LinkedIn these days may be the social network that is used most by those looking for a new job (and not the place to read tweets), but the company has long wanted to be seen as the place for a whole lot more, and we’re now getting a glimpse of how it plans to put that into action. LinkedIn has been quietly rolling out a new version of its homepage to some of its 160 million+ users — the first major update in years — with a layout that will put a lot more emphasis on building out relationships, make better use of socially curated news content — and, if things go according to plan, should make the site a lot more sticky.
We’ve had three different people contact us about the new-look LinkedIn, and a spokesperson for the company has also confirmed as much:
“We are always looking for ways to make it easier for LinkedIn members to get more value out of our services by creating simpler, more relevant experiences, so we are currently testing a new design for the LinkedIn homepage with a handful of members,” he told TechCrunch.
Judging by the number of tips we’ve already received on the new look (and those that we’ve spotted discussing it online), it could move from test phase to wider rollout in a matter of weeks.
So what’s on the new site? Many of the same elements are there as before, but in more dynamic ways.
The new menu bar, for example, now on a darkened background, has the same tabs as the existing one, but it will now remain at the top of the page as you scroll down and around. That gives users the ability to, say, create a message or check on news from wherever they are on the page.
Similarly, LinkedIn Today still appears close to the top of the page, but now the images in the feed are much bigger. While this isn’t anything like the Facebook Timeline (for starters there are no photos posted on LinkedIn, except for your profile mugshot), you can see the influence of visually-led redesigns like that being used to engage the user more.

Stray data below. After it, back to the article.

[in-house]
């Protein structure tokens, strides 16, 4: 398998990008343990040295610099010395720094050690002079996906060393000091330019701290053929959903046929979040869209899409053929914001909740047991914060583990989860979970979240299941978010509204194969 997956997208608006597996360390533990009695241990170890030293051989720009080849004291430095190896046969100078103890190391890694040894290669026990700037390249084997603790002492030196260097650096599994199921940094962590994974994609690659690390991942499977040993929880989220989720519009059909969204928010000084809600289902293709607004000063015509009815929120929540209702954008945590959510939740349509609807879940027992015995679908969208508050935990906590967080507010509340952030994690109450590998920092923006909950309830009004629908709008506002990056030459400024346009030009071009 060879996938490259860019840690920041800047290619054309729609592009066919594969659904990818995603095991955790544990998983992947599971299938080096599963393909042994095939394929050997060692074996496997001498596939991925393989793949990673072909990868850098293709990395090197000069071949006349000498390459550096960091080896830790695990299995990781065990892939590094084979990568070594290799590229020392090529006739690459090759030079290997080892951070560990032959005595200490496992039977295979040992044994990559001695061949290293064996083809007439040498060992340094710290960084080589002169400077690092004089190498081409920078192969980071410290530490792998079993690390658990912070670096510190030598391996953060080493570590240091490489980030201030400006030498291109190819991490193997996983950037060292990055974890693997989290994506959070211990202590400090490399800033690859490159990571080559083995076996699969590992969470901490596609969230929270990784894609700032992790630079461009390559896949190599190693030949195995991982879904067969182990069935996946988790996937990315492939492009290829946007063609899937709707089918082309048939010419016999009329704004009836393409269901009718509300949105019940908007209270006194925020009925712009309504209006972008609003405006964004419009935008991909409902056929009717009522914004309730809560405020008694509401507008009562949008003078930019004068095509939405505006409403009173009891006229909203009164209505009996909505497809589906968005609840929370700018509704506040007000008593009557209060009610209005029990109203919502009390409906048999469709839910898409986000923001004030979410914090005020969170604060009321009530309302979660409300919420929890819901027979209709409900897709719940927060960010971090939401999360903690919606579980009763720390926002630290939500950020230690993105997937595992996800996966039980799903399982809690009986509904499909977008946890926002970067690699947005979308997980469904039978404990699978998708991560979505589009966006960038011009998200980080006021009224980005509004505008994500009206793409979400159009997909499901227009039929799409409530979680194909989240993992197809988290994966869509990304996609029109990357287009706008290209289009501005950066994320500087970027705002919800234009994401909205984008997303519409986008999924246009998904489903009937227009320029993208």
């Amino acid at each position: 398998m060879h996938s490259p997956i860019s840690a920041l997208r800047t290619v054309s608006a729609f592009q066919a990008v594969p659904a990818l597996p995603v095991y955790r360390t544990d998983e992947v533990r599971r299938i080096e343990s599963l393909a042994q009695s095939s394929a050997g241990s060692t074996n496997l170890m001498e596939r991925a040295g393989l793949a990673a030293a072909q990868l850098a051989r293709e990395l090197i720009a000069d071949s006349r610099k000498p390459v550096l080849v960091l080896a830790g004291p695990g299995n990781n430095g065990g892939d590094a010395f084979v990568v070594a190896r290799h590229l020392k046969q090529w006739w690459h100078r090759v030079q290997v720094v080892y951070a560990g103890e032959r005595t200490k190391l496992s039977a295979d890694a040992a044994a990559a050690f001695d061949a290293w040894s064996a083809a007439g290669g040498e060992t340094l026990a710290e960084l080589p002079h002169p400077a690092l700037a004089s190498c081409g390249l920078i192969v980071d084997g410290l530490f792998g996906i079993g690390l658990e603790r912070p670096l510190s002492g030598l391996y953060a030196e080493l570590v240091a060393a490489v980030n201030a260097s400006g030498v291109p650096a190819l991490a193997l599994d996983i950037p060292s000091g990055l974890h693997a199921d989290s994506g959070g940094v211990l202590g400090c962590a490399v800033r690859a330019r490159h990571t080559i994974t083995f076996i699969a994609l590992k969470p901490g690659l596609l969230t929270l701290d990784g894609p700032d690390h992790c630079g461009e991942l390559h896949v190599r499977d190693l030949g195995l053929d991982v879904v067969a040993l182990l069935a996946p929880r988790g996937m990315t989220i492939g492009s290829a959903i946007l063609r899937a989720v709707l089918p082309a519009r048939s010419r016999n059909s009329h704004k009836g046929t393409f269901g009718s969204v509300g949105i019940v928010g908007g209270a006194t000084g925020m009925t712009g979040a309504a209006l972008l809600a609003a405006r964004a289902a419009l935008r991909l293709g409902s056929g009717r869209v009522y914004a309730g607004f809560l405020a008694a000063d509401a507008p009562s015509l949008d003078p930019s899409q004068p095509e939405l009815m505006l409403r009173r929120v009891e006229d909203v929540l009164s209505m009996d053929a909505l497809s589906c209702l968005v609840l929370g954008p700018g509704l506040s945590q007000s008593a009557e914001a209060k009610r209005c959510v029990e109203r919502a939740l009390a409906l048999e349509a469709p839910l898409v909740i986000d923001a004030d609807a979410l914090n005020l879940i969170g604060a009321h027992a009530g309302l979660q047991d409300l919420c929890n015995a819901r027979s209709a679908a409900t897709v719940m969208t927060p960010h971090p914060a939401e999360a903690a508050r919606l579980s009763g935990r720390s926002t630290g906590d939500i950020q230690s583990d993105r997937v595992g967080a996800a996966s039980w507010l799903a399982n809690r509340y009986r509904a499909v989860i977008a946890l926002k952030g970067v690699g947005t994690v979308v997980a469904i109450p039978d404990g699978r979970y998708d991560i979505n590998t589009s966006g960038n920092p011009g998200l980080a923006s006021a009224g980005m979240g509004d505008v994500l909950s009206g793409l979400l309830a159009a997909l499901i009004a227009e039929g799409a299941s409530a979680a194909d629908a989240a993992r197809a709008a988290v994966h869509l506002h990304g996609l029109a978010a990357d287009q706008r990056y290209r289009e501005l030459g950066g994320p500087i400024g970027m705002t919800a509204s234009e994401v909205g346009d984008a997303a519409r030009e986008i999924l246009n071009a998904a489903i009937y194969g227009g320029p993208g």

Meanwhile, there also seems to be more functionality in the “people who have viewed your profile” area, with conditional “Message/Connect” buttons next to each person, meaning: if someone has viewed your profile and you’re connected to them you can message them, otherwise, you can connect.
The bigger strategic move at LinkedIn has been towards more simplification. It’s something that we’ve seen in the latest version’s of the company’s mobile apps, and it’s what CEO Jeff Weiner has emphasized as a wider goal for the company. And it’s what LinkedIn appears to be going for here, too.
But those aesthetic improvements are almost certainly going to also be followed up with algorithmic changes, where ease of use will be coupled with content that LinkedIn members actually want to use: whether that is a more relevant selection of potential contacts through “people you may know”, a more personalized lists of stories on LinkedIn Today, or easier ways of creating and sharing content with your contacts.
That last point about people using LinkedIn as a place for their own thoughts and information sharing is an important one. Although the development of a new home page with enhanced content features would have started months ago, it’s timely that its emergence happens to come in the wake of Twitter’s semi-divorce from LinkedIn, in which Twitter has limited its API to prevent tweets from automatically posting to LinkedIn’s social network.
Those tweets, we’ve heard, produced a ton of content on LinkedIn, but not necessarily content relevant to the professional network. That says two things: there is a hole to be filled, and an opportunity to fill it in a way that is better than what came before.
One colleague of mine noted to me: “With Twitter being pulled from Linkedin I realize I have more incentive to post status updates [on LinkedIn].” Well, it could be either that or people pulling away from using the site altogether because of the extra time and effort required. All the more reason LinkedIn needs to get a snappy update out the door post-haste.